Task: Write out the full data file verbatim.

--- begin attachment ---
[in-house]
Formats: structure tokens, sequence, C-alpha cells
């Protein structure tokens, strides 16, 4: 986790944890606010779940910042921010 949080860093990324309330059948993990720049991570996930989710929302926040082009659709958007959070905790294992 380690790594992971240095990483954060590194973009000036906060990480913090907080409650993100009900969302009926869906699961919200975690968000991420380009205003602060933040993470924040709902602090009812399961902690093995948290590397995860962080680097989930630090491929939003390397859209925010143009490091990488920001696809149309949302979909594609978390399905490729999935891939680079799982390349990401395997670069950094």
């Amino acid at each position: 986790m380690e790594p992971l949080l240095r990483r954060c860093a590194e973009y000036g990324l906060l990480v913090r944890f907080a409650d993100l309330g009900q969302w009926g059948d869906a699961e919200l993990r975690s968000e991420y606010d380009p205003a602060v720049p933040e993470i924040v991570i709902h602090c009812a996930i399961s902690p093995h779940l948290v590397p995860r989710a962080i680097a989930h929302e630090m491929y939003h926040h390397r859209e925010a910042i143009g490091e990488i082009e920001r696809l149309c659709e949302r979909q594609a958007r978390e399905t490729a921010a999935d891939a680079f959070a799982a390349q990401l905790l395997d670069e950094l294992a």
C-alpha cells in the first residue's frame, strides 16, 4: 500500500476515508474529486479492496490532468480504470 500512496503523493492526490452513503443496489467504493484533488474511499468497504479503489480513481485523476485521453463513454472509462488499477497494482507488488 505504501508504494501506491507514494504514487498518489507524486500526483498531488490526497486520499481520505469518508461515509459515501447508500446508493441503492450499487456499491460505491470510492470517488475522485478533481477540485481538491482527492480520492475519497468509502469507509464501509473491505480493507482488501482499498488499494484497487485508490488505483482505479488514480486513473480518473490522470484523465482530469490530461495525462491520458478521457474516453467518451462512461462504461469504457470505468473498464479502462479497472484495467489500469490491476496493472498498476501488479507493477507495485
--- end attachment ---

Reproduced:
[in-house]
Formats: structure tokens, sequence, C-alpha cells
């Protein structure tokens, strides 16, 4: 986790944890606010779940910042921010 949080860093990324309330059948993990720049991570996930989710929302926040082009659709958007959070905790294992 380690790594992971240095990483954060590194973009000036906060990480913090907080409650993100009900969302009926869906699961919200975690968000991420380009205003602060933040993470924040709902602090009812399961902690093995948290590397995860962080680097989930630090491929939003390397859209925010143009490091990488920001696809149309949302979909594609978390399905490729999935891939680079799982390349990401395997670069950094």
């Amino acid at each position: 986790m380690e790594p992971l949080l240095r990483r954060c860093a590194e973009y000036g990324l906060l990480v913090r944890f907080a409650d993100l309330g009900q969302w009926g059948d869906a699961e919200l993990r975690s968000e991420y606010d380009p205003a602060v720049p933040e993470i924040v991570i709902h602090c009812a996930i399961s902690p093995h779940l948290v590397p995860r989710a962080i680097a989930h929302e630090m491929y939003h926040h390397r859209e925010a910042i143009g490091e990488i082009e920001r696809l149309c659709e949302r979909q594609a958007r978390e399905t490729a921010a999935d891939a680079f959070a799982a390349q990401l905790l395997d670069e950094l294992a």
C-alpha cells in the first residue's frame, strides 16, 4: 500500500476515508474529486479492496490532468480504470 500512496503523493492526490452513503443496489467504493484533488474511499468497504479503489480513481485523476485521453463513454472509462488499477497494482507488488 505504501508504494501506491507514494504514487498518489507524486500526483498531488490526497486520499481520505469518508461515509459515501447508500446508493441503492450499487456499491460505491470510492470517488475522485478533481477540485481538491482527492480520492475519497468509502469507509464501509473491505480493507482488501482499498488499494484497487485508490488505483482505479488514480486513473480518473490522470484523465482530469490530461495525462491520458478521457474516453467518451462512461462504461469504457470505468473498464479502462479497472484495467489500469490491476496493472498498476501488479507493477507495485